Access U.S. Economic Data with FRED and ALFRED

Michael Manoochehri
Mar. 27 2009, 02:35AM EDT

The new Obama administration's emphasis on transparency and the recent economic crisis has focused a great deal of attention on the value of online APIs for accessing government data. One of the latest examples comes from the Federal Reserve Bank of St. Louis who have recently released a new API to access their FRED database, a comprehensive collection of U.S. economic trends. The API also provides online access to ALFRED, an archive of historic economic data, which features information dating all the way back to the 1920s. We've added a FRED API Profile with technical details.

Their introduction gives a good, concise overview of FRED:

FRED® stands for Federal Reserve Economic Data. FRED® contains frequently updated US macro and regional economic time series at annual, quarterly, monthly, weekly, and daily frequencies. FRED® aggregates economic data from a variety of sources- most of which are US government agencies. The economic time series in FRED® contain observation or measurement periods associated with data values. For instance, the US unemployment rate for the month of January, 1990 was 5.4 percent and for the month of January, 2000 was 4.0 percent.

The FRED website describes the API as:

"a web service that allows developers to write programs and build applications that retrieve economic data from the FRED and ALFRED websites hosted by the Economic Research Division of the Federal Reserve Bank of St. Louis. Requests can be customized according to data source, release, category, series, and other preferences."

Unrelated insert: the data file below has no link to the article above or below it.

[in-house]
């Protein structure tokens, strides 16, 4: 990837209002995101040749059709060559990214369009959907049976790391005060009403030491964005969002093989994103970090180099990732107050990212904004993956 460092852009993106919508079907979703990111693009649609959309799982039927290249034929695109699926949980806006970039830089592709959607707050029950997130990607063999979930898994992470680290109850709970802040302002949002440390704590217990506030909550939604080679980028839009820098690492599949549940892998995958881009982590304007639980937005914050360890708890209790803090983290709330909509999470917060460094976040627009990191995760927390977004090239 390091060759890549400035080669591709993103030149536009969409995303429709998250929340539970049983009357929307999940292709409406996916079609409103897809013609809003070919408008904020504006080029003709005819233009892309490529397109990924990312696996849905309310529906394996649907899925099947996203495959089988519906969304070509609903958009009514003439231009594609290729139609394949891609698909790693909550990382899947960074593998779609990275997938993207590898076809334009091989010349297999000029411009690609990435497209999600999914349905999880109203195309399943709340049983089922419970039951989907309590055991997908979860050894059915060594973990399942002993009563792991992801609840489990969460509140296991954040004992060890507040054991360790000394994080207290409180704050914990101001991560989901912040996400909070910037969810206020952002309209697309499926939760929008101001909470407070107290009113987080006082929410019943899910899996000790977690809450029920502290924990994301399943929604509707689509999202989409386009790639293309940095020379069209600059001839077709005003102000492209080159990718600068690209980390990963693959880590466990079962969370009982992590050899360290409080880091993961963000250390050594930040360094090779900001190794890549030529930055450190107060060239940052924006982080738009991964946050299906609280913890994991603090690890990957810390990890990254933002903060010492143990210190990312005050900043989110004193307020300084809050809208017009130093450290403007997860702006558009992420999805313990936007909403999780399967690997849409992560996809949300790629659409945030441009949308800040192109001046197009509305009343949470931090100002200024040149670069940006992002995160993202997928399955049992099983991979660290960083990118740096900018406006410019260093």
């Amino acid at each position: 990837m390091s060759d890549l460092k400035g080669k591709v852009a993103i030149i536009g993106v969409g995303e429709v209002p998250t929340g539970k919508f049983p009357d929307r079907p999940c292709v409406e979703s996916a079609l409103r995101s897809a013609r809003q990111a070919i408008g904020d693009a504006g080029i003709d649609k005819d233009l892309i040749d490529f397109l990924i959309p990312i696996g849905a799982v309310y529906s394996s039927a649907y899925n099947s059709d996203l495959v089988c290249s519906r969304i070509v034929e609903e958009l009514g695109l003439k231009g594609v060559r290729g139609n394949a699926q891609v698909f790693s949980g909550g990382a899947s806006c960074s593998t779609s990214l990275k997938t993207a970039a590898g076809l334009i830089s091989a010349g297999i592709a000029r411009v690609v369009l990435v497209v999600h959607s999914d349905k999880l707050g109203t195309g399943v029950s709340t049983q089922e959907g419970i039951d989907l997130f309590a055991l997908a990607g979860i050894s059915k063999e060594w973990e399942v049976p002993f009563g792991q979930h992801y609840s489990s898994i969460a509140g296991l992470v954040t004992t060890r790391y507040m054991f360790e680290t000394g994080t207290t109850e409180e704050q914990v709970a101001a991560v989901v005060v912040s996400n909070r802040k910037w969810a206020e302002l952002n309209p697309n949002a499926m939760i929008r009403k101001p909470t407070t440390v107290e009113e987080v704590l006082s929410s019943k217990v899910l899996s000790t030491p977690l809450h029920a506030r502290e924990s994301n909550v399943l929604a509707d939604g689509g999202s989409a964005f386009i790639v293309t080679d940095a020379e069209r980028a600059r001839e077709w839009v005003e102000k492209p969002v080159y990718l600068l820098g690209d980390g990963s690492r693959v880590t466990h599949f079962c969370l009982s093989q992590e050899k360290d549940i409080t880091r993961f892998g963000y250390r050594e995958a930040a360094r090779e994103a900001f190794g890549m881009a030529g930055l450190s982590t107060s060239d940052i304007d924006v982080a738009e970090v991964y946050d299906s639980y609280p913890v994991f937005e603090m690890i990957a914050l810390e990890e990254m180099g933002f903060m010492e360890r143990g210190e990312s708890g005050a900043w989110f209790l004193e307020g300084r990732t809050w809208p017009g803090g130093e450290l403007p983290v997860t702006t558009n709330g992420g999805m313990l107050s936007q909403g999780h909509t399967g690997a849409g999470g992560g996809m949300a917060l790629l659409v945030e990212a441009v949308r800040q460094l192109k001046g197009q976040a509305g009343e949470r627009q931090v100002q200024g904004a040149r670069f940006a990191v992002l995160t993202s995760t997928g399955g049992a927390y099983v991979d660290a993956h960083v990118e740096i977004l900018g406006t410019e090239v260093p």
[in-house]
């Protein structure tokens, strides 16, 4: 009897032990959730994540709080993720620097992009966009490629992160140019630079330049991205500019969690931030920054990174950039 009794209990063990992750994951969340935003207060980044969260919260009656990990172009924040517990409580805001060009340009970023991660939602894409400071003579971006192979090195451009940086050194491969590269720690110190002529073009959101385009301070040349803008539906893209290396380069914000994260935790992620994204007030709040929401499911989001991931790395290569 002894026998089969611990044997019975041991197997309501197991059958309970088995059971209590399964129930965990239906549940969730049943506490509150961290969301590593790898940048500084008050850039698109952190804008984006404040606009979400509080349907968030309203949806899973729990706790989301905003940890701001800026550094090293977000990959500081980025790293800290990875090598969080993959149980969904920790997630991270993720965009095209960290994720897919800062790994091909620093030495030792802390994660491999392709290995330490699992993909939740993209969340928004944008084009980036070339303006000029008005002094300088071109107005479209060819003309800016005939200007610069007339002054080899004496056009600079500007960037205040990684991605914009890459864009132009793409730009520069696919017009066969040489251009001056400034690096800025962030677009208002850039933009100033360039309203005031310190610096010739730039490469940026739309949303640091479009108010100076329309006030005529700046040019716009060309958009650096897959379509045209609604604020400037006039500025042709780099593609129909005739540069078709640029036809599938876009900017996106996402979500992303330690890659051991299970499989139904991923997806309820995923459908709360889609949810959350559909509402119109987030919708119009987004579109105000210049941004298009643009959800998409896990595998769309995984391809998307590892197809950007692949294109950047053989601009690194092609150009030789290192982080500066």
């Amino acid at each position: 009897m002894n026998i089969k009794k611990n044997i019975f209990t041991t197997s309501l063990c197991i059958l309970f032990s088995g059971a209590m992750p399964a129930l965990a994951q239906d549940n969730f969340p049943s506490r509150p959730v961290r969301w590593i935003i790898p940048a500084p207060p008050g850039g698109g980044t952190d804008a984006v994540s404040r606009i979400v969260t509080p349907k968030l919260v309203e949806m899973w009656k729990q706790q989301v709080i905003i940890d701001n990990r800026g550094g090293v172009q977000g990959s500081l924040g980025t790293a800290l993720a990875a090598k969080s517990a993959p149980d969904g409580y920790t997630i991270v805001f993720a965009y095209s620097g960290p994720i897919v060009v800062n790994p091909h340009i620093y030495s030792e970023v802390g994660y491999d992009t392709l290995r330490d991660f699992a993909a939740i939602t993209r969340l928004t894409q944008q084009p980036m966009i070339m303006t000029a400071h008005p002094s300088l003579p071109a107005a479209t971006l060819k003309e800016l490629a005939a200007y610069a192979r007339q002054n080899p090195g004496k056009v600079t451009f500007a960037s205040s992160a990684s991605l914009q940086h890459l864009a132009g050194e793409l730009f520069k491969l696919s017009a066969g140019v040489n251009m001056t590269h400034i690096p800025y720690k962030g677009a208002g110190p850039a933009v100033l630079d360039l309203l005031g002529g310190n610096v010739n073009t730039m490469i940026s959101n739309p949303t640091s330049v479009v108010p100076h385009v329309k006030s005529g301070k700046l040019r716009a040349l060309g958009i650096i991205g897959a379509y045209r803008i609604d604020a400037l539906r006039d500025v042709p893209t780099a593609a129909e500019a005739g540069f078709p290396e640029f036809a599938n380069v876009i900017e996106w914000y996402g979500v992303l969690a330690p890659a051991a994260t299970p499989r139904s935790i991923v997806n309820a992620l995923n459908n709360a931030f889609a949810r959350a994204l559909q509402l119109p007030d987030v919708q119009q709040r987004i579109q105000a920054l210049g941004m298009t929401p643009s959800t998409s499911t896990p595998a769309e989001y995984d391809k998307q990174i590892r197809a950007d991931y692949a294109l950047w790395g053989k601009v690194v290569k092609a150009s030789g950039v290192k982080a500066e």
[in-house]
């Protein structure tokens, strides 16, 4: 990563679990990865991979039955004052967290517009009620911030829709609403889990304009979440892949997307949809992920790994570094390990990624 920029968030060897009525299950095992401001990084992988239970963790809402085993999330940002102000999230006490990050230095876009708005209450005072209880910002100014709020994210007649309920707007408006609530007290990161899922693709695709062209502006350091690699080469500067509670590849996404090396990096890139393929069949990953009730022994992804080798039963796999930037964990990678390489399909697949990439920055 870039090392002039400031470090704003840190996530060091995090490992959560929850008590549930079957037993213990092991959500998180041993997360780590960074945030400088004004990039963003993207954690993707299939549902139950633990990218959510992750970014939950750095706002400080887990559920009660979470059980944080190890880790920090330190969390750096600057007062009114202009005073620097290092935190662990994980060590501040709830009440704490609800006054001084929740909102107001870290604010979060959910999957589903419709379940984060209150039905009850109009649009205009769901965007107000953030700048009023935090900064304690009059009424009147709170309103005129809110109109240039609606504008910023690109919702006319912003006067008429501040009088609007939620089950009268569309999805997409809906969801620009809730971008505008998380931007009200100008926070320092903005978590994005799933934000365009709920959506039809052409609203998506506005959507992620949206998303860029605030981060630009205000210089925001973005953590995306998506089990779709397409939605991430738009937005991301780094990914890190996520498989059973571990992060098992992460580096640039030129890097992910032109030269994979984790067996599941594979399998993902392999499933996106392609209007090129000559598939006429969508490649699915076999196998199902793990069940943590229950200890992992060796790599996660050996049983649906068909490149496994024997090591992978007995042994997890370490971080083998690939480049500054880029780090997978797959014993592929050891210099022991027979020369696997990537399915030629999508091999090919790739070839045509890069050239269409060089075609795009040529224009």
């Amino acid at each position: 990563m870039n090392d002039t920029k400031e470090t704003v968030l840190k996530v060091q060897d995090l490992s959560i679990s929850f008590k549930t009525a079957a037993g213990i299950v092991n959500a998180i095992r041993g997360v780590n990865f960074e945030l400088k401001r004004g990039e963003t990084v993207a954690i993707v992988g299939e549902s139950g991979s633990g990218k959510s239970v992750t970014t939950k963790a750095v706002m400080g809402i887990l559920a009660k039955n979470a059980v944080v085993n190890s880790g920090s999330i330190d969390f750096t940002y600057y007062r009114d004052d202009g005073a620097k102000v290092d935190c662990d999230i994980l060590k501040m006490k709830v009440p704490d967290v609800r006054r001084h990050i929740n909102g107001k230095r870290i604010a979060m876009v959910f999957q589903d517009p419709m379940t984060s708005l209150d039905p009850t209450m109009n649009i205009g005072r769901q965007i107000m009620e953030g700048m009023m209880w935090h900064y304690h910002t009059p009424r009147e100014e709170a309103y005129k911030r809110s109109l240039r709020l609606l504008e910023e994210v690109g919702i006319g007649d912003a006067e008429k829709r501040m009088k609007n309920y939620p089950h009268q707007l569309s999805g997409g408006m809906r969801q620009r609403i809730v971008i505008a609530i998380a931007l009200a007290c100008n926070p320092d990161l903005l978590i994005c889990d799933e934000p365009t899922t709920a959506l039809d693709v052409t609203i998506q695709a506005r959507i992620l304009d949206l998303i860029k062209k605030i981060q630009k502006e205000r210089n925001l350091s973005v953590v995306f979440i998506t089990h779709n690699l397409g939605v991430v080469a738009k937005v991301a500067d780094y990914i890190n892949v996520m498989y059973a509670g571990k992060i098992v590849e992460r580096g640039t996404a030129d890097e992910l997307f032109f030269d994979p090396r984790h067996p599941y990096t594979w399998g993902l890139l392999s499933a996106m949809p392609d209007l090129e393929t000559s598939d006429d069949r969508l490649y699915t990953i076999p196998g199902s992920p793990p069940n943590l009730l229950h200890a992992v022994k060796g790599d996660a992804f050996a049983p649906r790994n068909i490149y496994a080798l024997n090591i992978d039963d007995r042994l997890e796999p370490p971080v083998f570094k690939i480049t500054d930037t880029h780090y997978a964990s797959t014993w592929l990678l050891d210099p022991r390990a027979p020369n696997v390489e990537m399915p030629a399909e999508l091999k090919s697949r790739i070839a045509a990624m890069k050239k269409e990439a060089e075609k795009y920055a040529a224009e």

The FRED API features a RESTful interface that uses GET requests to read data. Response data is returned as XML. Users who want to access the API need to sign up for a key. Developers are requested to use a separate key for every application they create.

Sample FRED data

The FRED API joins other interfaces that track federal economic data. For more on government APIs, see our recent coverage of Use of Mashups in the US Government, the Congress API, and our dashboard of government APIs.

Michael Manoochehri

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[...] wider move to making data available: recent examples include the Guardian’s Data Store, and a new API for US economic data from the Federal Bank of St Louis. In both cases, what’s striking is how an individual entity can make data available which [...]